In a passage that anticipates pretty much everything Marshall McLuhan would write some 40 years later, Benjamin covers this possibility as well: “The medium through which works of art continue to influence later ages is always different from the one in which they influence their own age.” For Benjamin, this later impact is constantly in flux, and fainter than it was initially. What interests me, though, is the notion that artists might only be able to produce the response that they desire from the public by when their work is approached “in an indirect manner” {{3}}. Simultaneously thinking about art as both an object in front of you and an image on the screen might be just such an indirect approach.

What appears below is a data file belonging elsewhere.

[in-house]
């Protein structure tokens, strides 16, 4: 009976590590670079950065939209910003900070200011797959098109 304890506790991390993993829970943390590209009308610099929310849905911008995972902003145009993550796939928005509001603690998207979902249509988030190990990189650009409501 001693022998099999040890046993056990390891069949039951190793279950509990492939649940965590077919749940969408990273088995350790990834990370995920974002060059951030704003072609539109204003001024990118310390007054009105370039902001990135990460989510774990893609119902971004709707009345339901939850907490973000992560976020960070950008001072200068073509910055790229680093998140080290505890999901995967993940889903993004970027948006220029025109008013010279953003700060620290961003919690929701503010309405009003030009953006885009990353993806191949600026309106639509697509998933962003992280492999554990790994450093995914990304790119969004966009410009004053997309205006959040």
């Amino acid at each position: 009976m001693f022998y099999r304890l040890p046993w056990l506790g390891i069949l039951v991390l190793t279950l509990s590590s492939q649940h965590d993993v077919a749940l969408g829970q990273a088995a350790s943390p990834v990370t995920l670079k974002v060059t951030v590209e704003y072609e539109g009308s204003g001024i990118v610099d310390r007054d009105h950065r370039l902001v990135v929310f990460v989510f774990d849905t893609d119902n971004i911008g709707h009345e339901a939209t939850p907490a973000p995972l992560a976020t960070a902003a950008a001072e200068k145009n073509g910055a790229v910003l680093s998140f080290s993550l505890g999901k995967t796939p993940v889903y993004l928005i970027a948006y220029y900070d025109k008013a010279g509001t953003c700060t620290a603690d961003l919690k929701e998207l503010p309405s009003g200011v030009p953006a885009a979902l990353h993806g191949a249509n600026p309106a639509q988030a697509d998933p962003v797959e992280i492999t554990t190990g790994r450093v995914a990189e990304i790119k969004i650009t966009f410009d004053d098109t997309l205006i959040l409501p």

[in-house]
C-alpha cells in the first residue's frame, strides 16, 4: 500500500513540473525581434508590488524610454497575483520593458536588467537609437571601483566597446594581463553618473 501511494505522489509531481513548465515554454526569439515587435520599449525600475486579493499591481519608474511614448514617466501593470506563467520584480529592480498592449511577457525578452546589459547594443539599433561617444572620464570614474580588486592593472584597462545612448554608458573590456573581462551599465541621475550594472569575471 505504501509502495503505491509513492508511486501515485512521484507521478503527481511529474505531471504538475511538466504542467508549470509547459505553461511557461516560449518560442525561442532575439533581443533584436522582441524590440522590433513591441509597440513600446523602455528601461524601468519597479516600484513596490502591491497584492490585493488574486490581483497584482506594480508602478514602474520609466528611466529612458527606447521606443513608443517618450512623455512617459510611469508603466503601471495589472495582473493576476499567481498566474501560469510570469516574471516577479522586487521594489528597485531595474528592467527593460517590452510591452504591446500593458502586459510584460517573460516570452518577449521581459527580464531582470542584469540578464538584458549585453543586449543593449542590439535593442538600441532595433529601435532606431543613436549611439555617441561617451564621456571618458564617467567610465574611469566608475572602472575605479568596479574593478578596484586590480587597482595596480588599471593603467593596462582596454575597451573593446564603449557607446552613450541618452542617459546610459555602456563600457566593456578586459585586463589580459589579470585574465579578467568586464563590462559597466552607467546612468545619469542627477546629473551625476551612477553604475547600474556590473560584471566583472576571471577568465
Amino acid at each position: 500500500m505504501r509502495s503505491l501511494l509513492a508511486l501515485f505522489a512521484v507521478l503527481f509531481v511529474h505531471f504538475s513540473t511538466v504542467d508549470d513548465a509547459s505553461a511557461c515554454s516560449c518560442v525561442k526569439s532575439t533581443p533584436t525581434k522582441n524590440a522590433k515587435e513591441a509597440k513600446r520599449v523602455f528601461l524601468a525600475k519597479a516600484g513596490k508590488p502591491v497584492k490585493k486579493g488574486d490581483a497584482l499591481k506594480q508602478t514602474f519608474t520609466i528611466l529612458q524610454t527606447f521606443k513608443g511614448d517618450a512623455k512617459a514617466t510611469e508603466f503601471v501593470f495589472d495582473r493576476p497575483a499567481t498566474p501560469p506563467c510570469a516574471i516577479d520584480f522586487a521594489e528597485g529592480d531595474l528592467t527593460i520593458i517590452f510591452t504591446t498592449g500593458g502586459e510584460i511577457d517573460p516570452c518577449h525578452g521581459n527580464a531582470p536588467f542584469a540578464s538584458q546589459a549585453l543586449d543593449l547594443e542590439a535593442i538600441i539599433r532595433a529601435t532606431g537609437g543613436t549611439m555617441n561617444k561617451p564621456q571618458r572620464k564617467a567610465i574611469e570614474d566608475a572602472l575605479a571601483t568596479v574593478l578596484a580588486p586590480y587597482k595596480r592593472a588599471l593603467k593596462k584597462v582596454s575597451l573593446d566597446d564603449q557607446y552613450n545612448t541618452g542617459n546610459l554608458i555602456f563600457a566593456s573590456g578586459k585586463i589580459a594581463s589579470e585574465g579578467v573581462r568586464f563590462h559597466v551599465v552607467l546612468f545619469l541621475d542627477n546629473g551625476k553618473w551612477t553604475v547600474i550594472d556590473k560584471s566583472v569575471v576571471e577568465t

The point, as Slavoj Zizek argues in The Parallax View, is not to privilege one perspective over the other, breathlessly endorsing the digital or grumbling about how no one appreciates culture any more, but to think about the irreducible difference between the two {{4}}: we can’t have one without the other. The differences between a work of art hanging in a gallery and the print and digital images of it which are usually our first experience of it can be shocking – and instructive. When it’s on the wall in front of you, Dali’s “The Persistence of Memory” is REALLY SMALL. Monet’s “Water Lilies,” on the other hand, are on canvases so overwhelmingly huge that sitting in front of them feels like entering a 19th century panorama, the precursor of a digital virtual world. In Mondrian’s most geometric paintings, you can still see traces of human effort in the brush strokes, and the thickness of the paint varies across the canvas. A digital image on a camera or cell phone is no less material, but its materiality is different: 2 megapixels or ten? Colour, black and white, or sepia? Consigned to live forever on a hard drive or immediately uploaded to a blog, Facebook, Flickr or Picasa where it will be seen, commented on and recirculated by hundreds, thousands, or millions?